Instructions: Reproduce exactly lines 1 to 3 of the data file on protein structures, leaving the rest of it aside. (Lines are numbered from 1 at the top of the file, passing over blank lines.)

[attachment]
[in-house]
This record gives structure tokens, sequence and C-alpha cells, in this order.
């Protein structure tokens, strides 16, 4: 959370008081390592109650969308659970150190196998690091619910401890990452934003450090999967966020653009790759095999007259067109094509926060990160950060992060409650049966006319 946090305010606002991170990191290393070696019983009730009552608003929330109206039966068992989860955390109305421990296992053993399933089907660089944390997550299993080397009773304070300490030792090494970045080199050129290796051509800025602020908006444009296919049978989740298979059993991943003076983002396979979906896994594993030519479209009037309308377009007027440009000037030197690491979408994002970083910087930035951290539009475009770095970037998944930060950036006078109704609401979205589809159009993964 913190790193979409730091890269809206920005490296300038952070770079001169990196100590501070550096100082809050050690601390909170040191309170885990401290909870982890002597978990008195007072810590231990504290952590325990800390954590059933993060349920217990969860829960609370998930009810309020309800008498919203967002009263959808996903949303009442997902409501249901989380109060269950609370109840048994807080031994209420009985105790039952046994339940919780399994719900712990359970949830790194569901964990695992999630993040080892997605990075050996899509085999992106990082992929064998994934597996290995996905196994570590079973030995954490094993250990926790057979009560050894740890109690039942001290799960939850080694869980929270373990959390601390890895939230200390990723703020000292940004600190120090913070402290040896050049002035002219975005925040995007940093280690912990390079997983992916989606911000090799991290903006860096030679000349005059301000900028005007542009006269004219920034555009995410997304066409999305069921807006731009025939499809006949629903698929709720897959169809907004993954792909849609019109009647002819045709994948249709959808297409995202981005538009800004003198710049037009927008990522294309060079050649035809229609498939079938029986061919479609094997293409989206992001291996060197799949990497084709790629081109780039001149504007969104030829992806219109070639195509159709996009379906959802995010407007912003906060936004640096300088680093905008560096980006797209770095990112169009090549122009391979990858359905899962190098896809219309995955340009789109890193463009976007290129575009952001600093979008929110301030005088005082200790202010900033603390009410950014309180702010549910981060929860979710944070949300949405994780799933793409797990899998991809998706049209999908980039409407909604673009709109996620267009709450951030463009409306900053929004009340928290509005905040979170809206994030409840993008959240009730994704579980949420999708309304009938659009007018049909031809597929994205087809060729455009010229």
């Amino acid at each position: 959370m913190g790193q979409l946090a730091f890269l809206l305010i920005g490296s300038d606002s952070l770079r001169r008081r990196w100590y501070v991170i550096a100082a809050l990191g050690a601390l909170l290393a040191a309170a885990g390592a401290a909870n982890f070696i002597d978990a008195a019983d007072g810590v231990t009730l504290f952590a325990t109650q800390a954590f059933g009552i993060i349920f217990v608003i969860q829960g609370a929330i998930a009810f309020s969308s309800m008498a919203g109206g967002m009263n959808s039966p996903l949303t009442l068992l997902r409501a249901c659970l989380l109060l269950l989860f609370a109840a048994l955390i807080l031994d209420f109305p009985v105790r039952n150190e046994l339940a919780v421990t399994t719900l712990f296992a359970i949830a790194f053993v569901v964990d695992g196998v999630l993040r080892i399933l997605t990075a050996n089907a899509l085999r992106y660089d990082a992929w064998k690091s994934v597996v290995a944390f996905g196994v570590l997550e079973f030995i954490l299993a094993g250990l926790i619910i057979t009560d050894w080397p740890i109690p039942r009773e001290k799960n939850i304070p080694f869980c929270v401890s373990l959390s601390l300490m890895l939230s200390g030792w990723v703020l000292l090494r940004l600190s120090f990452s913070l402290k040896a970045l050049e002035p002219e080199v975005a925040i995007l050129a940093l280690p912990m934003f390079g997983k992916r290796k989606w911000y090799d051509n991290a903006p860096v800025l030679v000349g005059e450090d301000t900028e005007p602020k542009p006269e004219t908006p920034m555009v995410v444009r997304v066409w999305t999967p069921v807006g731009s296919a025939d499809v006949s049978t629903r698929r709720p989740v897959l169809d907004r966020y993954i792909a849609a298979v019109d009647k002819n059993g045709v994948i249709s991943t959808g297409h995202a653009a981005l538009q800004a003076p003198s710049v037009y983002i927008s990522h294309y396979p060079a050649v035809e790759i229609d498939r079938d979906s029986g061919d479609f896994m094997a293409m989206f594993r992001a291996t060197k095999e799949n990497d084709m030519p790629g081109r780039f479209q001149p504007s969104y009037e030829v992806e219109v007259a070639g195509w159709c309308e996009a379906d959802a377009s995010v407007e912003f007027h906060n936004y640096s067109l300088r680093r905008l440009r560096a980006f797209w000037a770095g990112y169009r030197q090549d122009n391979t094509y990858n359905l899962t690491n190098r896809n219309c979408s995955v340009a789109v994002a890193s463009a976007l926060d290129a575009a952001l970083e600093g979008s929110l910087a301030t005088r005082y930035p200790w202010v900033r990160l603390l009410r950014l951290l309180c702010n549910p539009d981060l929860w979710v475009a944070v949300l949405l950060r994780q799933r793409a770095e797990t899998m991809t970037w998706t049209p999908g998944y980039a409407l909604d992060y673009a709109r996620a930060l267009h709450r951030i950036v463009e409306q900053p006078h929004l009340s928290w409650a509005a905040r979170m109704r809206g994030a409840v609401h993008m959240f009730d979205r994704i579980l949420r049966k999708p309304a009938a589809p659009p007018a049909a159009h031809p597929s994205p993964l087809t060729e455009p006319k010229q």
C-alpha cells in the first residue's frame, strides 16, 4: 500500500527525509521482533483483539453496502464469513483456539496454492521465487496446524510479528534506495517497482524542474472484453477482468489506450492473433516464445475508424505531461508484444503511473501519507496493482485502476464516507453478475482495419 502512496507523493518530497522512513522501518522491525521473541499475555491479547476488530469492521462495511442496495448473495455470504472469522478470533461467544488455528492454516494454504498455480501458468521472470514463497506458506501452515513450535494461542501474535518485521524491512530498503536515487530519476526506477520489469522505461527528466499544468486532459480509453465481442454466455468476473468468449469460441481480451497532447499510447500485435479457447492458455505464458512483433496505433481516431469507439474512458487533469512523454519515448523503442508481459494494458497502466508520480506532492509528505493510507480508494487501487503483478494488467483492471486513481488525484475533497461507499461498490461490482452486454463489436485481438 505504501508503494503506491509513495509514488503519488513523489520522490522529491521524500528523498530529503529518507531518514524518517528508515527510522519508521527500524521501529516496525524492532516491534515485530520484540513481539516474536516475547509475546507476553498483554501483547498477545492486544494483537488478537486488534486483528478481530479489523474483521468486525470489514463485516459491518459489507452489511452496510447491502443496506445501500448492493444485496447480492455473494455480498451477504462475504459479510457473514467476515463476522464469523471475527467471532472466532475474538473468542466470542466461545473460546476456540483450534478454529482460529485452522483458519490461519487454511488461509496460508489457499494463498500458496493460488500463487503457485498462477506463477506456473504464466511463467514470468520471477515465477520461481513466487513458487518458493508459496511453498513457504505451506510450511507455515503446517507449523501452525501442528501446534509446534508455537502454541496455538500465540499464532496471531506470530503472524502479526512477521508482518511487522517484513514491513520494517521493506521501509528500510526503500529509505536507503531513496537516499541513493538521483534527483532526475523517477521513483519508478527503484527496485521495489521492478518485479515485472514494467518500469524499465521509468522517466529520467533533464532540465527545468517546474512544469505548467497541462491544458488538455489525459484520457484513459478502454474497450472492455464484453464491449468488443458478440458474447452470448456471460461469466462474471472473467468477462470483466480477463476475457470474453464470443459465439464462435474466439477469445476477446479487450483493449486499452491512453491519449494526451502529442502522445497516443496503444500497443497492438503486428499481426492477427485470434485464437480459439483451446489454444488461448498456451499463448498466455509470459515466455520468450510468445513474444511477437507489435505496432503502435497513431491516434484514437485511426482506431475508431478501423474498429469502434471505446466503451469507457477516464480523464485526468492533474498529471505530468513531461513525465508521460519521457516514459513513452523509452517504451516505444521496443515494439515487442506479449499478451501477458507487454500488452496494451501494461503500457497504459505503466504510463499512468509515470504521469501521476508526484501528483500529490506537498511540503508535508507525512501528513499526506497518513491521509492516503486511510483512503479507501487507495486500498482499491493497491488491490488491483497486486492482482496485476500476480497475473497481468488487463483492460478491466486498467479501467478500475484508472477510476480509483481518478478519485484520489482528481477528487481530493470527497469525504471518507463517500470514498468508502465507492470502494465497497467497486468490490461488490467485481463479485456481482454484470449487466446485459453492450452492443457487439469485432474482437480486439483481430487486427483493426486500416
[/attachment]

[in-house]
This record gives structure tokens, sequence and C-alpha cells, in this order.
């Protein structure tokens, strides 16, 4: 959370008081390592109650969308659970150190196998690091619910401890990452934003450090999967966020653009790759095999007259067109094509926060990160950060992060409650049966006319 946090305010606002991170990191290393070696019983009730009552608003929330109206039966068992989860955390109305421990296992053993399933089907660089944390997550299993080397009773304070300490030792090494970045080199050129290796051509800025602020908006444009296919049978989740298979059993991943003076983002396979979906896994594993030519479209009037309308377009007027440009000037030197690491979408994002970083910087930035951290539009475009770095970037998944930060950036006078109704609401979205589809159009993964 913190790193979409730091890269809206920005490296300038952070770079001169990196100590501070550096100082809050050690601390909170040191309170885990401290909870982890002597978990008195007072810590231990504290952590325990800390954590059933993060349920217990969860829960609370998930009810309020309800008498919203967002009263959808996903949303009442997902409501249901989380109060269950609370109840048994807080031994209420009985105790039952046994339940919780399994719900712990359970949830790194569901964990695992999630993040080892997605990075050996899509085999992106990082992929064998994934597996290995996905196994570590079973030995954490094993250990926790057979009560050894740890109690039942001290799960939850080694869980929270373990959390601390890895939230200390990723703020000292940004600190120090913070402290040896050049002035002219975005925040995007940093280690912990390079997983992916989606911000090799991290903006860096030679000349005059301000900028005007542009006269004219920034555009995410997304066409999305069921807006731009025939499809006949629903698929709720897959169809907004993954792909849609019109009647002819045709994948249709959808297409995202981005538009800004003198710049037009927008990522294309060079050649035809229609498939079938029986061919479609094997293409989206992001291996060197799949990497084709790629081109780039001149504007969104030829992806219109070639195509159709996009379906959802995010407007912003906060936004640096300088680093905008560096980006797209770095990112169009090549122009391979990858359905899962190098896809219309995955340009789109890193463009976007290129575009952001600093979008929110301030005088005082200790202010900033603390009410950014309180702010549910981060929860979710944070949300949405994780799933793409797990899998991809998706049209999908980039409407909604673009709109996620267009709450951030463009409306900053929004009340928290509005905040979170809206994030409840993008959240009730994704579980949420999708309304009938659009007018049909031809597929994205087809060729455009010229």